March 26, 2021
Crossover on Monday brought a flurry of activity. We passed over 30 key bills, including an unanimously approved emergency measure for Maryland’s health departments to form a two-year COVID-19 response and vaccination plan and a bill removing politics from the parole process. All of these bills are now in the House of Delegates for further consideration. 

In the midst of the craziness, I am thankful for the moments that remind me why legislators do what we do. On Wednesday, we honored three former Maryland Senators with First Citizen awards, celebrating their legacies of public service. The service of U.S. Representative Jamie Raskin, former Senator Shirley Nathan-Pulliam, and former Senator David Craig to the State of Maryland exemplify what it means to be a public servant. All of our residents are better off for their efforts and commitment to improving the lives of all Marylanders.

I was also lucky to have a new intern for one day only, my son Caleb. As I reflected on the paths that former legislators carved out and looked ahead to the work that still lies ahead of us this Session, I felt tremendously thankful that he was with me at that moment, witnessing democracy in action.
FY22 Budget Clears the Senate
Yesterday, the Senate unanimously passed a balanced State budget for FY22. The $50.96 billion budget invests $7.5 billion in our K-12 education system to ensure every Maryland student has the tools necessary to succeed, funding to clean the environment, protect our communities, take care of our most vulnerable residents, and ensure Marylanders have easy access to health care. In addition, the budget ensures over $2.5 billion in reserves for long-term fiscal sustainability. 

I am thankful for the hard work of Chair Guzzone and the Budget and Taxation Committee, who thoughtfully shaped the budget to integrate our forthcoming support from the federal government, make targeted investments, and promote Maryland’s long-term fiscal health.
"Blueprint 2.0" Advancing
Last week, I wrote about the emergency bill that Speaker Jones and I have introduced to supplement the Blueprint for Maryland’s Future with measures specifically addressing the gaps left in Maryland’s school systems because of the pandemic. I am thankful for the hard work of the Senate Education, Health, and Environmental Affairs and Budget and Taxation Committees for their tireless work to advance the bill this week. The Committees added amendments to strengthen accountability measures and provide targeted student support. The bill has passed second reader on the floor and will pass the Senate early next week.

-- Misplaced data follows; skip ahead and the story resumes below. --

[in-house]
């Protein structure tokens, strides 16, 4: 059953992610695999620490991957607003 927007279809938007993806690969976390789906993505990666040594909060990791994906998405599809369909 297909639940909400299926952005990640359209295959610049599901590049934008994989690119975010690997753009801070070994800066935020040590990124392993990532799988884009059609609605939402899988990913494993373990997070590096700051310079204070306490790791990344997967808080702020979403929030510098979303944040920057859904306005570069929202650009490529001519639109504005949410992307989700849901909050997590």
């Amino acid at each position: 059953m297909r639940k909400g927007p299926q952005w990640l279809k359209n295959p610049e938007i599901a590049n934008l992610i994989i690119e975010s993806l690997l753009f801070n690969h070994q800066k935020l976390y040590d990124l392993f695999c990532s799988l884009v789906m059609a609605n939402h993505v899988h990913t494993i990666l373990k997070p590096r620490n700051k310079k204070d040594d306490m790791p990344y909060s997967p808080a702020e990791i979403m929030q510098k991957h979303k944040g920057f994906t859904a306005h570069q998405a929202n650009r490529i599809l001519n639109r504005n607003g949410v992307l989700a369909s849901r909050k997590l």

Underscoring the immediate and urgent need for the “Blueprint 2.0” bill, new data released shows dramatically rising failure rates in students’ course grades. Even with the tremendous efforts that teachers and school leaders are putting into supporting their students, both in-person and virtually, it is clear that additional structural supports are needed. This emergency bill will provide these vital resources to serve Maryland’s students’ short-term needs while taking vital steps to bridge the digital divide into the future.
Police Reform Remains a Top Priority
As we head into the last few weeks of this year’s Legislative Session, passing a strong package of police reform bills remains a top priority. We cannot wait another session to bring trust, accountability, transparency to Maryland’s police system. Marylanders - community members and police alike - deserve a system of policing that will keep every person safe. I am continually thankful for the hard work of the Judicial Proceedings Committee, as they work with the House to pass a finalized and cohesive package of bills that can be sent to the Governor’s desk in the coming days.